Heavy rains in November and early December battered the territory’s roads, causing new potholes to form and existing, often recurrent, ones to get even bigger.
Government officials are aware of the issues. During a news conference on Dec. 12, Gov. Kenneth E. Mapp announced his office would fast track the bidding and awarding of road repair contracts to address the increasingly dire road conditions.
Mapp said an assistant attorney general from the Department of Justice will be assigned to the Departments of Public Works and Property and Procurement to oversee the process to ensure that the contracts are awarded fairly.
Cherie Munchez, director of communications for the Office of the Governor, said many roads need more than just potholes to be filled.
“Some areas of the roadways will require engineering in order to extend the life of the improvements. This is especially true for the areas of the roadway that are older,” Munchez said.
Munchez explained that the Department of Public Works is responsible for pothole repairs and that its operations teams, along with the community, reports new potholes.
Public Works has seven employees addressing potholes on St. Thomas and seven on St. Croix. Only two employees fill potholes on a part-time basis on on St. John.
“The variables that affect the time required to complete repairs include current weather conditions, availability of material and the priority assigned to a given pothole,” Munchez explained.
Many of the territory’s residents have expressed dismay over how long it’s taken to fill the deepest and most dangerous potholes. Most of the worst ones have been filled in the last couple weeks but not without first causing a number of flats and damaged rims.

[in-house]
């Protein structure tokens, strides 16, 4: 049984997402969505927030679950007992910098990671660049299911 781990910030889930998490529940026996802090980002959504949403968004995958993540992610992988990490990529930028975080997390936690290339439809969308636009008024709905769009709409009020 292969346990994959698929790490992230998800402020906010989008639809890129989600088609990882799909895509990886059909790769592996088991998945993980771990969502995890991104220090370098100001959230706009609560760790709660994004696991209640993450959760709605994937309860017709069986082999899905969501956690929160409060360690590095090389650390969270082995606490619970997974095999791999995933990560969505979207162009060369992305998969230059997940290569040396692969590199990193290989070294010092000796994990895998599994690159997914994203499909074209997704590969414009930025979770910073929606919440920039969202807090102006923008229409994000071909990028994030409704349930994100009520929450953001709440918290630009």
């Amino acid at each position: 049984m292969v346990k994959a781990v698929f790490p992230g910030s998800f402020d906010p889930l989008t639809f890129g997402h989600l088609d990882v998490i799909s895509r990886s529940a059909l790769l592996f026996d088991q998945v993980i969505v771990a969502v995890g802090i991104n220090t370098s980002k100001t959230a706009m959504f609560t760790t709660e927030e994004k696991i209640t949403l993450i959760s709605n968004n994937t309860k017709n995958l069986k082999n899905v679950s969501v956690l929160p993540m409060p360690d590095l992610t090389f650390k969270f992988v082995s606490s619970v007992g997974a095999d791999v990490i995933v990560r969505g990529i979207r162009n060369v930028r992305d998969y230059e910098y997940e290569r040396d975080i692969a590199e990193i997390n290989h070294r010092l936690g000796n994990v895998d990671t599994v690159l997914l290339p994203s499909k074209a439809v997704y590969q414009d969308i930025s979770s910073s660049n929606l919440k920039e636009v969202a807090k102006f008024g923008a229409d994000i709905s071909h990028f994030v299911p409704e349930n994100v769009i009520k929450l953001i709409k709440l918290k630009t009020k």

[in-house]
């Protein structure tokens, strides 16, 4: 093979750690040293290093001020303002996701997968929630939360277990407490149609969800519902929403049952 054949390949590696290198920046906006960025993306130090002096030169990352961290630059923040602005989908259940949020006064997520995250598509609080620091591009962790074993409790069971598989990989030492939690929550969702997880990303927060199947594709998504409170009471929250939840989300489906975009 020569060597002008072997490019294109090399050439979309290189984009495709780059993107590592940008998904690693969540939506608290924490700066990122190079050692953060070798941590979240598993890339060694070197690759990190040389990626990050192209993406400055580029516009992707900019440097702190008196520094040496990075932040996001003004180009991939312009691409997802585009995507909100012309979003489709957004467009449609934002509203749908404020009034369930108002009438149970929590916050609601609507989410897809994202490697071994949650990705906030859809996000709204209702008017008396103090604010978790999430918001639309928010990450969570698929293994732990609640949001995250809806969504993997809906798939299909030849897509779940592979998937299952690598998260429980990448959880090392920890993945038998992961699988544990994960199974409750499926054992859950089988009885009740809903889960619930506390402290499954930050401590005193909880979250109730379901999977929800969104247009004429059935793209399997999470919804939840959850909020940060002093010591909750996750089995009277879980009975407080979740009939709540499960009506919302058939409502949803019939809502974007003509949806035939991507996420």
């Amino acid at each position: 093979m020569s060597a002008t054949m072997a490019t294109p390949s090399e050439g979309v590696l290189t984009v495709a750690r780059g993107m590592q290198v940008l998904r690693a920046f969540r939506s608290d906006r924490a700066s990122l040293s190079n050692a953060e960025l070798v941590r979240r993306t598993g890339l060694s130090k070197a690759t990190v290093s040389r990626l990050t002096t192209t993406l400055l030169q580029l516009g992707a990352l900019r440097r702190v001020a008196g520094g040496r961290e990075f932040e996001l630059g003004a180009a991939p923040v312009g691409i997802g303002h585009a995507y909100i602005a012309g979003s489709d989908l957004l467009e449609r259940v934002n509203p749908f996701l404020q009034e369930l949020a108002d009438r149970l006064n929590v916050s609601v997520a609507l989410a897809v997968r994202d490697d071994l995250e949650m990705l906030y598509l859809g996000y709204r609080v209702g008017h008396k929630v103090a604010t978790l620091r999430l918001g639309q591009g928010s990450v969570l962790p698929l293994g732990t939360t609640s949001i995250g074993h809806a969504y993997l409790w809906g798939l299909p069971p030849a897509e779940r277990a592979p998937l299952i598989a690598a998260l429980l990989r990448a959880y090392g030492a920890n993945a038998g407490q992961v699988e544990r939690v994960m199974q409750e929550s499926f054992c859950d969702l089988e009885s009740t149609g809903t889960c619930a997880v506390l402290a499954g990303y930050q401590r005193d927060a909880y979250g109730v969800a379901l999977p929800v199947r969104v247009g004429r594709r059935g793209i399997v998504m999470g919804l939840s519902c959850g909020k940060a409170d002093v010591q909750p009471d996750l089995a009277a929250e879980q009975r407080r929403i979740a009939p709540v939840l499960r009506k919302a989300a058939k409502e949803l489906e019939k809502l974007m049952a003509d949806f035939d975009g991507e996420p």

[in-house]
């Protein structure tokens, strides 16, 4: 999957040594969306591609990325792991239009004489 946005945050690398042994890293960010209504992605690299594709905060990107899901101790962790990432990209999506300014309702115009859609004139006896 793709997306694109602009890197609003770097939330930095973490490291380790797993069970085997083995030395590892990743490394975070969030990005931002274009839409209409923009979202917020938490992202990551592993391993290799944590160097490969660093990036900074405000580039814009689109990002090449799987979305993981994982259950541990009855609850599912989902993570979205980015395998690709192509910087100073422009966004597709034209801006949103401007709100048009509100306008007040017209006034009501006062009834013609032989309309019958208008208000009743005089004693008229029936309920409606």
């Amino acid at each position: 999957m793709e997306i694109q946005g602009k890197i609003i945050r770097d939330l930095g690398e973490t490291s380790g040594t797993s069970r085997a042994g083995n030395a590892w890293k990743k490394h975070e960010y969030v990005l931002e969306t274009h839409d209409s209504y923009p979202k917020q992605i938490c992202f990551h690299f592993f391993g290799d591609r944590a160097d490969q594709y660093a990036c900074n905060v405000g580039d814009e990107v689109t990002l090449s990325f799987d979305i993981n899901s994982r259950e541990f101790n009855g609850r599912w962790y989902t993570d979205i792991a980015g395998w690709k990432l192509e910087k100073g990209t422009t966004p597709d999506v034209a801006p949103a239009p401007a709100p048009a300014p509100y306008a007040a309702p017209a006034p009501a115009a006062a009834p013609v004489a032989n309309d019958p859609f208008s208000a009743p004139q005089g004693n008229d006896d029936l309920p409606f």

A local business owner who runs a car rental and fleet management company said flat tires are a daily occurrence, claiming his company is the single largest consumer of tires in the territory. Tourists who rent cars don’t always know to go slowly on certain parts of the islands known to have more potholes, so they more commonly get flats.
If the renters don’t get adequate insurance coverage, they often end up upset when they’re charged for the replacement tire and damaged rim. A reputation for bad roads can and does earn the territory a bad name in the tourism industry.
It’s even more dangerous when rain fills the holes, because their depth and size is obscured. Hitting a pothole at high speeds can cause the driver to loose control of the vehicle and could lead to them hitting another car or driving off the road.
One St. Thomas pothole on St. Peter Mountain Road was so deep that someone spray painted the road to warn drivers of its location. Other concerned citizens have erected warning signs near other dangerous holes.
Mechanic shops that do front-end work have been busy too. For the past couple weeks, Elder Automotive on St. Thomas has been filling all of its appointments for alignments early in the morning, according to the shop’s co-owner Donna Jozwiak.
“The roads are just so bad now that we’ve been extra busy and booked solid for appointments for front-end issues. Usually people are spending their extra money on Christmas gifts this time of year and we aren’t as busy, but that’s not the case this year,” Jozwiak explained.